It’s 11 on a Friday night. In a dimly lit underground club, girls in stockings, garters and corsets mingle with customers before taking the stage. A smart-mouthed, chain-smoking announcer clad in shirtsleeves and a vest announces the performers to catcalls from the crowd – Mistress Colette, Cherry Von Bomb, Mademoiselle Kashka among them.
Photo courtesy of Shannon J Hager
But it’s not 19th-century Paris, and this isn’t the Moulin Rouge.
Instead, it’s 2009 and the art of burlesque is enjoying a resurgence in Charlotte, thanks to such local troupes as La Petite Mort Burlesque and Big Mamma’s House of Burlesque.
Deana Pendragon (affectionately known as Big Mamma D) started her group in 2006. She puts on a themed show bimonthly at Elizabeth’s Visulite Theatre, drawing a surprisingly female-heavy (and vocal) audience. This month’s theme was “Under the Big Tops,” complete with an act from Sideshow Bennie, a few tricks from Hannibal the Magician and a striptease from “Siamese twins.”
Although the Big Mamma’s girls do take off their heavily sequined and fringed costumes (made by Mamma D herself), there’s no nudity – just a blink-and-you’ll-miss-it flash of pastie-covered breasts. Instead, Pendragon’s show harkens to classic burlesque: There’s singing, sketch comedy and usually a few tongue-in-cheek stripteases (read: the Siamese twins above).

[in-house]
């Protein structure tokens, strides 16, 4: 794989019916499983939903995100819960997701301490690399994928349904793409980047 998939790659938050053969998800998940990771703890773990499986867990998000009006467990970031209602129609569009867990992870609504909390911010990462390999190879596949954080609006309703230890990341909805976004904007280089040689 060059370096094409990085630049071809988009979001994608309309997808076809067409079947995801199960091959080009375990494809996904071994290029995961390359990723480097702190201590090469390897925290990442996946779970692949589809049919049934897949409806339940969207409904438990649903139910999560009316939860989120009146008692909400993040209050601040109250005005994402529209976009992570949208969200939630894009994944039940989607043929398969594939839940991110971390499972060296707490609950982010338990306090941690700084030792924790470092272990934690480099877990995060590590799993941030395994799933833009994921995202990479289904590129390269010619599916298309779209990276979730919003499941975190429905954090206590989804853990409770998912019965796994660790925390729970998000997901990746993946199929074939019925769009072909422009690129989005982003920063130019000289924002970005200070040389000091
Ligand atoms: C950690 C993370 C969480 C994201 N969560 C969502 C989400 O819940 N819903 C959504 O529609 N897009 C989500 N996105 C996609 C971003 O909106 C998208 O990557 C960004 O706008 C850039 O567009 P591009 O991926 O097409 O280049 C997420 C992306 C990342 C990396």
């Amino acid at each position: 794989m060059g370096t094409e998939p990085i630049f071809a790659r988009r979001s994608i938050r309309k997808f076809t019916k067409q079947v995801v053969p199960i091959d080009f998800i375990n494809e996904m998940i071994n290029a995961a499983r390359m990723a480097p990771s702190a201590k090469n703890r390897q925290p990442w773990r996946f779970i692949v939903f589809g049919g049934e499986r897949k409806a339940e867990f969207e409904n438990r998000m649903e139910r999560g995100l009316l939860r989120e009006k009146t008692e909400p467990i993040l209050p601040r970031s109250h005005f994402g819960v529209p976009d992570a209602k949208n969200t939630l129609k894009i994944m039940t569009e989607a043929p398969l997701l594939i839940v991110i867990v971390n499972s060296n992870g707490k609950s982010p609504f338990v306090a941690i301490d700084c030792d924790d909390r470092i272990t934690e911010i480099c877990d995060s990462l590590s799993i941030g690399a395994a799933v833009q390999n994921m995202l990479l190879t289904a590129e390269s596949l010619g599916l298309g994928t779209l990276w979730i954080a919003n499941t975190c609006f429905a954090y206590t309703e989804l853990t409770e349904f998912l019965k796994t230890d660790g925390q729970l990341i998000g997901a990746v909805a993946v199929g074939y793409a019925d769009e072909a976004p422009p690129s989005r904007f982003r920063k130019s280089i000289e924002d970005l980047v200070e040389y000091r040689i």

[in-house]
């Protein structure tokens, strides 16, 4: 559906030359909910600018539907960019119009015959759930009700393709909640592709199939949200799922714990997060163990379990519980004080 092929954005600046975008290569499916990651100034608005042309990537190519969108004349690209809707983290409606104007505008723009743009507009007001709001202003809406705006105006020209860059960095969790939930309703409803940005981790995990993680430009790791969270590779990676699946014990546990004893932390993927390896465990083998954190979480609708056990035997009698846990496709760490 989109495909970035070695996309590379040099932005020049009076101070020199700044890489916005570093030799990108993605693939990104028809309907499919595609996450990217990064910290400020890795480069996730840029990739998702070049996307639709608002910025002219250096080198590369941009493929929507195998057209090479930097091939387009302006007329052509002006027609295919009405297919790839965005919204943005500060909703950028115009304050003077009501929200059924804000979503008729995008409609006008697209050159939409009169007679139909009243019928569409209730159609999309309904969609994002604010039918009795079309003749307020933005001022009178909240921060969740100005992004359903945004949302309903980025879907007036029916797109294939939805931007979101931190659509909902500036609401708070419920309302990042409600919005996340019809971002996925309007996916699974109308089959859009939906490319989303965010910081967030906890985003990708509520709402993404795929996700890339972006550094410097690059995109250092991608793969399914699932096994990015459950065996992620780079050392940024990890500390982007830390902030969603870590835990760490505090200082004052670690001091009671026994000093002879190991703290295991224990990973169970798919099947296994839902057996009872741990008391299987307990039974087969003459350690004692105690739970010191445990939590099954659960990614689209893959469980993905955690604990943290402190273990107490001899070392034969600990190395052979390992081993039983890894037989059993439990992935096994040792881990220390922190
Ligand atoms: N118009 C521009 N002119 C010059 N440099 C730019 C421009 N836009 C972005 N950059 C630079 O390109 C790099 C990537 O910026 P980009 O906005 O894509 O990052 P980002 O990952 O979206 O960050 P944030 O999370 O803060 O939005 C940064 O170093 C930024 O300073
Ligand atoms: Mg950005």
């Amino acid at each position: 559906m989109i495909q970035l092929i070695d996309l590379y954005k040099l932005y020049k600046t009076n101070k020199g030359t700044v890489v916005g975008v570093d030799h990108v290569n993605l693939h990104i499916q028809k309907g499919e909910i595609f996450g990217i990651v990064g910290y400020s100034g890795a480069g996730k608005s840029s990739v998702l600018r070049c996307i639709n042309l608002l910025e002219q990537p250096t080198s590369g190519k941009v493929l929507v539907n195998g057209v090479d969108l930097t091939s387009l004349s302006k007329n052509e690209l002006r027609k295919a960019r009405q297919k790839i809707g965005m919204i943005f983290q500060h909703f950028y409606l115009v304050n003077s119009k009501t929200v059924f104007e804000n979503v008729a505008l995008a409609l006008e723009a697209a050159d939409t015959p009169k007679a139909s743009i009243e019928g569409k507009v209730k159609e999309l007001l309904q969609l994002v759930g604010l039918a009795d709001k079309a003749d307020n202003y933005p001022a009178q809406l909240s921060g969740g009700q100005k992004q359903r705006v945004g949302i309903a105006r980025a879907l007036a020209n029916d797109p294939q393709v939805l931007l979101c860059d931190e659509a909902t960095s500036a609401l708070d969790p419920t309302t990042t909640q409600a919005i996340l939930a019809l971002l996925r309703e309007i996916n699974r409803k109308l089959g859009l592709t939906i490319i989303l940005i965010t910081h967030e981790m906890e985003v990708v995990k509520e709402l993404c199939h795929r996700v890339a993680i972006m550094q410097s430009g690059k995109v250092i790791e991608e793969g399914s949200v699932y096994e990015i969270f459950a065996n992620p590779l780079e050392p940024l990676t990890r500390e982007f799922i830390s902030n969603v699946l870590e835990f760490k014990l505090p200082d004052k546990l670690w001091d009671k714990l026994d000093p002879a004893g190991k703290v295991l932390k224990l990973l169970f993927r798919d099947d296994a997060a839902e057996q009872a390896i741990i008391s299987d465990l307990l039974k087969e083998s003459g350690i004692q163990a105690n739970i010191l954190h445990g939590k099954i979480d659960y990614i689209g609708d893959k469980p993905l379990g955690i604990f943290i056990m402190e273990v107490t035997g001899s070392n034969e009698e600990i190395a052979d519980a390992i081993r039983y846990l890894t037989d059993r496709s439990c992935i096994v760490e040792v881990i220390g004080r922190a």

Mena Killough’s La Petite Mort is a little more risque, at times bordering on crass. Miss Mena’s girls – including Colette, Cherry and Kashka – perform monthly at Halo at the N.C. Music Factory. Pasties here are revealed for longer than just a flash, and dollar bills are thrown onstage.
Performances at their most recent show last month included a strange pas de deux between a naughty nurse and her mentally ill patient, and an equally jarring S&M-laced routine. (To be sure, there’s some classic burlesque mixed in: a cupcake-adorned “baker” stripped down to little more than an apron in a cute dance.)
One word of advice: Don’t go into these shows expecting a Dita Von Teese look-alike in a giant martini glass or a song-and-dance routine a la the Pussycat Dolls. Instead, it’s about classic burlesque that gives women of all shapes and sizes a feeling of empowerment.
Also, there are two rules to every burlesque show:
- Applause is encouraged any time an article of clothing -- whether it be a shoe or a corset -- is removed.
- No photos once the bras come off.